OTH ... pleased to meet you. Perhaps we can meet up with some current and previous E-Judo/Judo Forum members in Tokyo at this year's Grand Slam/Kano Cup?
In both cases you note ... young bodies need rest. Heck, old bodies need rest. Minds need rest as well. Sleep is my advice.
Other random comments:
Personally, I had experience with a coach ... a former Olympian ... that figured the team should train harder and harder right up to the Olympic trials. Our team was visibly tired at the event and one received a very serious injury that ended his Olympic dream and quite nearly his life.
As you are probably aware ... but because you asked ... the time scales you are talking about are not long enough to make an appreciable improvement in the performance of the athletes. Six weeks out is the shortest realistic time I think. The day before a competition? Not much training at all. Heck, send the older ones out for a sports massage. With Youtube available a team can spend a lot of time in the last week warming up, doing a light practice and then kicking back to watch video of the probable opposing teams and talking about them (and what your team is going to do to them).
Sure, it does happen that someone sees something and then goes out immediately and does it, but that is a rare and unpredictable event, and it comes on top of months and months of conditioning and study. A distraction, you are living in the land that figures that there is no judo problem that 500 more uchikomi won't fix, and you may feel some pressure to take that approach (see NBK's related post). There will be a temptation, because of nerves and because of culture ... especially perhaps the one in which you are immersed, to work "harder and harder" right up to the day of competition. Yes, students should have enough exercise to remain nimble mentally and physically, to reduce stress, to maintain flexibility ... but they are not going to gain anything by being underfed, tired and sore going into a competition.
Another danger besides being burned out, many have observed that serious injuries tend to occur withing a couple weeks of a big event. Just last night one of our students showed up with a jacked elbow ... didn't tap at the MMA gym ... Nationals are in two weeks. Don't know why, but it is often, if it were me I'd add structure to the randori to try to prevent a random knee destruction. Make sure in each case that the uke knows he's supposed to fall down. Stay way from that stupid MMA crap in any case.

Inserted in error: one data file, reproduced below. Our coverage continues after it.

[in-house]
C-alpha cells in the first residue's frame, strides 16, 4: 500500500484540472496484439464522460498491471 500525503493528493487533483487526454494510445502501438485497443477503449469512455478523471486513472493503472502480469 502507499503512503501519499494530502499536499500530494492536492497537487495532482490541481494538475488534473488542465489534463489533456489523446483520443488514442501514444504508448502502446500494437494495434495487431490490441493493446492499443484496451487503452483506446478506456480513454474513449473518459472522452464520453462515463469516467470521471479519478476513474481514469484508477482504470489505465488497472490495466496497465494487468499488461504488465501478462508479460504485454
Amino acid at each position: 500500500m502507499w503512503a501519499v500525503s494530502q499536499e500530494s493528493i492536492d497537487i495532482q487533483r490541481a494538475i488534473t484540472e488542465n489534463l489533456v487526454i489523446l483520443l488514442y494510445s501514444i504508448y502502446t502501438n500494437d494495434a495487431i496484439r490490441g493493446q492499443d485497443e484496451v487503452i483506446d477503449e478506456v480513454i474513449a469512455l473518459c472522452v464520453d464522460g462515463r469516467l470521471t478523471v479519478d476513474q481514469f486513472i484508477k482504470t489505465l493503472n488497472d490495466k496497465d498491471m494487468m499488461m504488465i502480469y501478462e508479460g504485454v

On the other end, I shake my head at coaches that give long explanations and hands-on lectures to kids right after they come off the mat. And I saw example after example at last Sunday's tournament. Perhaps they justify it by saying that it is "fresh in the minds" of the coach and the athlete. Really one remembers little walking off the mat, so this is just a headwash for the coach ... sometimes an abusive one at that. Pat them on the back, make sure their owies are iced and wrapped, have a fun celebratory meal with the team .... chankonabe? ... get back to "what happened" another time. Jesus rose from the tomb on the third day ... that's about right for a teen to get back to a normal training routine.
Side note: A serious coach, even sometimes ones who have video as a back up, sits in the chair with a clipboard. He or she records the name of the opponent and key physical fearures ... handedness for example. For both players he records things like attacks per minute and the name of the techniques which are successful or nearly so for both players ... all the measurable features of the match. Things like attacks will allow to feed back important information to the student during the matte ... information that is actually useful ... for example "your opponent hasn't attacked for 30 seconds, make sure you do!" Hayward Nishioka has an excellent clipboard worksheet for the amateur coach, if you buy his book it comes included.